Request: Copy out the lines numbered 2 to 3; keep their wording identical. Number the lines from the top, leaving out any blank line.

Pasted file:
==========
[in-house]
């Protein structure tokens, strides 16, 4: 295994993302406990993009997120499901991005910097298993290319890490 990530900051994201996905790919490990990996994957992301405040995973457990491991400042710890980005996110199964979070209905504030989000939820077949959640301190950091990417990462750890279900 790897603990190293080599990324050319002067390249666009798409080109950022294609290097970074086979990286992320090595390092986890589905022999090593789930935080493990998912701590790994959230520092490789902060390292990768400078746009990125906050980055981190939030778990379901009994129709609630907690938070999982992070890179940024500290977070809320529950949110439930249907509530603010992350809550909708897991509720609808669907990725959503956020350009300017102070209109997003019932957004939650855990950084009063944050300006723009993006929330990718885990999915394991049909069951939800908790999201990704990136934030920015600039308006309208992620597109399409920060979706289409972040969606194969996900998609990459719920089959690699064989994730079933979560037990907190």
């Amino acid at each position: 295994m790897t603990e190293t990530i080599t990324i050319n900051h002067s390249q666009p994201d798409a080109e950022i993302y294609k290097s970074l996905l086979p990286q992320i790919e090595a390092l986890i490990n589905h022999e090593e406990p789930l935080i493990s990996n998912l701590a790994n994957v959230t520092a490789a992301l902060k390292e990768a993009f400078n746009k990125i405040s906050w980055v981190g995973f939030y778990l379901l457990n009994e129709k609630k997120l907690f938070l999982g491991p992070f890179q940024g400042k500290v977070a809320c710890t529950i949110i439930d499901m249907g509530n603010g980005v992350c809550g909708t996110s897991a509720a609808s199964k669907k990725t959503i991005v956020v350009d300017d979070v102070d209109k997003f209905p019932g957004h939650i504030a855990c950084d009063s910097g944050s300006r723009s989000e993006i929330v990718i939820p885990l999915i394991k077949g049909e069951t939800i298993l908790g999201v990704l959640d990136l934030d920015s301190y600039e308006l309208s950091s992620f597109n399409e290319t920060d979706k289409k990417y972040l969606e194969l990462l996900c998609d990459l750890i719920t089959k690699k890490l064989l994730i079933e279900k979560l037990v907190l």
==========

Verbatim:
């Protein structure tokens, strides 16, 4: 295994993302406990993009997120499901991005910097298993290319890490 990530900051994201996905790919490990990996994957992301405040995973457990491991400042710890980005996110199964979070209905504030989000939820077949959640301190950091990417990462750890279900 790897603990190293080599990324050319002067390249666009798409080109950022294609290097970074086979990286992320090595390092986890589905022999090593789930935080493990998912701590790994959230520092490789902060390292990768400078746009990125906050980055981190939030778990379901009994129709609630907690938070999982992070890179940024500290977070809320529950949110439930249907509530603010992350809550909708897991509720609808669907990725959503956020350009300017102070209109997003019932957004939650855990950084009063944050300006723009993006929330990718885990999915394991049909069951939800908790999201990704990136934030920015600039308006309208992620597109399409920060979706289409972040969606194969996900998609990459719920089959690699064989994730079933979560037990907190």
């Amino acid at each position: 295994m790897t603990e190293t990530i080599t990324i050319n900051h002067s390249q666009p994201d798409a080109e950022i993302y294609k290097s970074l996905l086979p990286q992320i790919e090595a390092l986890i490990n589905h022999e090593e406990p789930l935080i493990s990996n998912l701590a790994n994957v959230t520092a490789a992301l902060k390292e990768a993009f400078n746009k990125i405040s906050w980055v981190g995973f939030y778990l379901l457990n009994e129709k609630k997120l907690f938070l999982g491991p992070f890179q940024g400042k500290v977070a809320c710890t529950i949110i439930d499901m249907g509530n603010g980005v992350c809550g909708t996110s897991a509720a609808s199964k669907k990725t959503i991005v956020v350009d300017d979070v102070d209109k997003f209905p019932g957004h939650i504030a855990c950084d009063s910097g944050s300006r723009s989000e993006i929330v990718i939820p885990l999915i394991k077949g049909e069951t939800i298993l908790g999201v990704l959640d990136l934030d920015s301190y600039e308006l309208s950091s992620f597109n399409e290319t920060d979706k289409k990417y972040l969606e194969l990462l996900c998609d990459l750890i719920t089959k690699k890490l064989l994730i079933e279900k979560l037990v907190l």